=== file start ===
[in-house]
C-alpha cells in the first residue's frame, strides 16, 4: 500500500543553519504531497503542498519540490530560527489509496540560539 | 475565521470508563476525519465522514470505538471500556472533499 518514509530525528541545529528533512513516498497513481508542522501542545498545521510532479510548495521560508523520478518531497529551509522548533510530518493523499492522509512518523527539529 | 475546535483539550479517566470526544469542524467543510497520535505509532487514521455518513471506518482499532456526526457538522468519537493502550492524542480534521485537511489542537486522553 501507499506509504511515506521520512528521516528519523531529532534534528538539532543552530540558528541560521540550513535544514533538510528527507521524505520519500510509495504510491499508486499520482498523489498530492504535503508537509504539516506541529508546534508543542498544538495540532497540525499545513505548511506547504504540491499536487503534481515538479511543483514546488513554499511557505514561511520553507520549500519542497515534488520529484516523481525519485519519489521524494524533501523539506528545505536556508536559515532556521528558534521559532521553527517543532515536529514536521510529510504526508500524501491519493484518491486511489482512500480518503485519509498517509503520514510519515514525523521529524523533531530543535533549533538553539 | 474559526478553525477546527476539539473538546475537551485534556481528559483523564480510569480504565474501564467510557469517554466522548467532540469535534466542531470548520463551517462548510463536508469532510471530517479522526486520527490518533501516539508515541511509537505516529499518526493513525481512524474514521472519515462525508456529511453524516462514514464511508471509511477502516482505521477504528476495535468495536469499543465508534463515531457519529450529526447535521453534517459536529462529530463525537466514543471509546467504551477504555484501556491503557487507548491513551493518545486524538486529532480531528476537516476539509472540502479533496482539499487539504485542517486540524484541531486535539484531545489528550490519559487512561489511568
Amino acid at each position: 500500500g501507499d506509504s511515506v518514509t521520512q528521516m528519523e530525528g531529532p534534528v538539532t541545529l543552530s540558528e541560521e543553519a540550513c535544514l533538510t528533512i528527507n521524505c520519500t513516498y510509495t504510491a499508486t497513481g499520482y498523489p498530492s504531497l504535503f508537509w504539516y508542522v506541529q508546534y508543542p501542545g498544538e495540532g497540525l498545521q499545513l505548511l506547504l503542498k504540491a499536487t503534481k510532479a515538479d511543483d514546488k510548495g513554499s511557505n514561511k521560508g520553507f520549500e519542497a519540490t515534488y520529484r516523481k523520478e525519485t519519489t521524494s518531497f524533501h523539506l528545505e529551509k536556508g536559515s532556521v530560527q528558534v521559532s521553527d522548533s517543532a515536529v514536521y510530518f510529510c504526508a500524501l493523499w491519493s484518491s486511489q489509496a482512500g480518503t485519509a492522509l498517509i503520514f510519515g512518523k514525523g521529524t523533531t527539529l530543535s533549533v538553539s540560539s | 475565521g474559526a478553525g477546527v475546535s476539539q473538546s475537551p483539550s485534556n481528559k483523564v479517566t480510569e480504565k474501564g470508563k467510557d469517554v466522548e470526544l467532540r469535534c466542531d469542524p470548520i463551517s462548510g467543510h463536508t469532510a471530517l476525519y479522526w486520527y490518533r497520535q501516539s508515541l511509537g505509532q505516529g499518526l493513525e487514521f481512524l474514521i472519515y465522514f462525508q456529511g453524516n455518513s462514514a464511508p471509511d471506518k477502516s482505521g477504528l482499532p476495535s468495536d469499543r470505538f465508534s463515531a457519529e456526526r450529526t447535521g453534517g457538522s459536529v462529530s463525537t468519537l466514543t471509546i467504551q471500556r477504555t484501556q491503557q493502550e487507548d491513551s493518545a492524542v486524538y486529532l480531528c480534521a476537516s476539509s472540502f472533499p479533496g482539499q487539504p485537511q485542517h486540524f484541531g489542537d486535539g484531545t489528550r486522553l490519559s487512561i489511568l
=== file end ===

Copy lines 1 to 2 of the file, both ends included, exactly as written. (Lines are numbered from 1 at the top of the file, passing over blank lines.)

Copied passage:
[in-house]
C-alpha cells in the first residue's frame, strides 16, 4: 500500500543553519504531497503542498519540490530560527489509496540560539 | 475565521470508563476525519465522514470505538471500556472533499 518514509530525528541545529528533512513516498497513481508542522501542545498545521510532479510548495521560508523520478518531497529551509522548533510530518493523499492522509512518523527539529 | 475546535483539550479517566470526544469542524467543510497520535505509532487514521455518513471506518482499532456526526457538522468519537493502550492524542480534521485537511489542537486522553 501507499506509504511515506521520512528521516528519523531529532534534528538539532543552530540558528541560521540550513535544514533538510528527507521524505520519500510509495504510491499508486499520482498523489498530492504535503508537509504539516506541529508546534508543542498544538495540532497540525499545513505548511506547504504540491499536487503534481515538479511543483514546488513554499511557505514561511520553507520549500519542497515534488520529484516523481525519485519519489521524494524533501523539506528545505536556508536559515532556521528558534521559532521553527517543532515536529514536521510529510504526508500524501491519493484518491486511489482512500480518503485519509498517509503520514510519515514525523521529524523533531530543535533549533538553539 | 474559526478553525477546527476539539473538546475537551485534556481528559483523564480510569480504565474501564467510557469517554466522548467532540469535534466542531470548520463551517462548510463536508469532510471530517479522526486520527490518533501516539508515541511509537505516529499518526493513525481512524474514521472519515462525508456529511453524516462514514464511508471509511477502516482505521477504528476495535468495536469499543465508534463515531457519529450529526447535521453534517459536529462529530463525537466514543471509546467504551477504555484501556491503557487507548491513551493518545486524538486529532480531528476537516476539509472540502479533496482539499487539504485542517486540524484541531486535539484531545489528550490519559487512561489511568